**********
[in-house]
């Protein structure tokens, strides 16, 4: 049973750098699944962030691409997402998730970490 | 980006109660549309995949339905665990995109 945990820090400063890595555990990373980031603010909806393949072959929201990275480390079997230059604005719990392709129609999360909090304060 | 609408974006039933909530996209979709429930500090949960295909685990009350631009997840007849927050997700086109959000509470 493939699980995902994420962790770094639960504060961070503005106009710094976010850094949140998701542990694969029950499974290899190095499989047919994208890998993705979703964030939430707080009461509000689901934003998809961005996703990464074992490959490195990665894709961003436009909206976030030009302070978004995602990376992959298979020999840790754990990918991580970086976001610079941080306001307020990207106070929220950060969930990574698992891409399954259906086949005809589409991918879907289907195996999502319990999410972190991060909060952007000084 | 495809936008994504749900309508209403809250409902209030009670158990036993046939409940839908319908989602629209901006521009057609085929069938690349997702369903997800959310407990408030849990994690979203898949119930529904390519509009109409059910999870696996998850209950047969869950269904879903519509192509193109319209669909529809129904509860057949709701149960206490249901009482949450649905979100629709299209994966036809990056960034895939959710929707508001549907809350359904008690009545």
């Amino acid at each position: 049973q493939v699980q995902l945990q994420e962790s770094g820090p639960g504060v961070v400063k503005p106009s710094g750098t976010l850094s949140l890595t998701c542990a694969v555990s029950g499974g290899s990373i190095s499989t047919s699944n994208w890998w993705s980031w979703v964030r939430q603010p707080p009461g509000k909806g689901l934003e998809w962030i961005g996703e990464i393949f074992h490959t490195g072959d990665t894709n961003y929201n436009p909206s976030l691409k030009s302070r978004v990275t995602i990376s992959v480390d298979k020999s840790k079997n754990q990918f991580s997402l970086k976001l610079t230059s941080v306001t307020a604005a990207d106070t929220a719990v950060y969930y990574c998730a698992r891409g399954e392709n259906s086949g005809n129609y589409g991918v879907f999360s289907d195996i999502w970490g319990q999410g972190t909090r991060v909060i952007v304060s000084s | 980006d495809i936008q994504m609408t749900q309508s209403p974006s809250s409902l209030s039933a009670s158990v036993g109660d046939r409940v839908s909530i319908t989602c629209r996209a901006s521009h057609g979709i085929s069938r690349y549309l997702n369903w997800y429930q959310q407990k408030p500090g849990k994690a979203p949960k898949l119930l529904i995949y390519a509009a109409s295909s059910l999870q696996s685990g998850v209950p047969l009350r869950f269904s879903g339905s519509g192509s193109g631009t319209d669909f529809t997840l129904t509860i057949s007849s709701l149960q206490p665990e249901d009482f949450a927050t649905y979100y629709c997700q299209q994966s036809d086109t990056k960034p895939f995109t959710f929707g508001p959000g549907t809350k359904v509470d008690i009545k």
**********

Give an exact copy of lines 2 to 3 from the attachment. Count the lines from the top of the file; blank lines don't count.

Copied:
């Protein structure tokens, strides 16, 4: 049973750098699944962030691409997402998730970490 | 980006109660549309995949339905665990995109 945990820090400063890595555990990373980031603010909806393949072959929201990275480390079997230059604005719990392709129609999360909090304060 | 609408974006039933909530996209979709429930500090949960295909685990009350631009997840007849927050997700086109959000509470 493939699980995902994420962790770094639960504060961070503005106009710094976010850094949140998701542990694969029950499974290899190095499989047919994208890998993705979703964030939430707080009461509000689901934003998809961005996703990464074992490959490195990665894709961003436009909206976030030009302070978004995602990376992959298979020999840790754990990918991580970086976001610079941080306001307020990207106070929220950060969930990574698992891409399954259906086949005809589409991918879907289907195996999502319990999410972190991060909060952007000084 | 495809936008994504749900309508209403809250409902209030009670158990036993046939409940839908319908989602629209901006521009057609085929069938690349997702369903997800959310407990408030849990994690979203898949119930529904390519509009109409059910999870696996998850209950047969869950269904879903519509192509193109319209669909529809129904509860057949709701149960206490249901009482949450649905979100629709299209994966036809990056960034895939959710929707508001549907809350359904008690009545």
């Amino acid at each position: 049973q493939v699980q995902l945990q994420e962790s770094g820090p639960g504060v961070v400063k503005p106009s710094g750098t976010l850094s949140l890595t998701c542990a694969v555990s029950g499974g290899s990373i190095s499989t047919s699944n994208w890998w993705s980031w979703v964030r939430q603010p707080p009461g509000k909806g689901l934003e998809w962030i961005g996703e990464i393949f074992h490959t490195g072959d990665t894709n961003y929201n436009p909206s976030l691409k030009s302070r978004v990275t995602i990376s992959v480390d298979k020999s840790k079997n754990q990918f991580s997402l970086k976001l610079t230059s941080v306001t307020a604005a990207d106070t929220a719990v950060y969930y990574c998730a698992r891409g399954e392709n259906s086949g005809n129609y589409g991918v879907f999360s289907d195996i999502w970490g319990q999410g972190t909090r991060v909060i952007v304060s000084s | 980006d495809i936008q994504m609408t749900q309508s209403p974006s809250s409902l209030s039933a009670s158990v036993g109660d046939r409940v839908s909530i319908t989602c629209r996209a901006s521009h057609g979709i085929s069938r690349y549309l997702n369903w997800y429930q959310q407990k408030p500090g849990k994690a979203p949960k898949l119930l529904i995949y390519a509009a109409s295909s059910l999870q696996s685990g998850v209950p047969l009350r869950f269904s879903g339905s519509g192509s193109g631009t319209d669909f529809t997840l129904t509860i057949s007849s709701l149960q206490p665990e249901d009482f949450a927050t649905y979100y629709c997700q299209q994966s036809d086109t990056k960034p895939f995109t959710f929707g508001p959000g549907t809350k359904v509470d008690i009545k």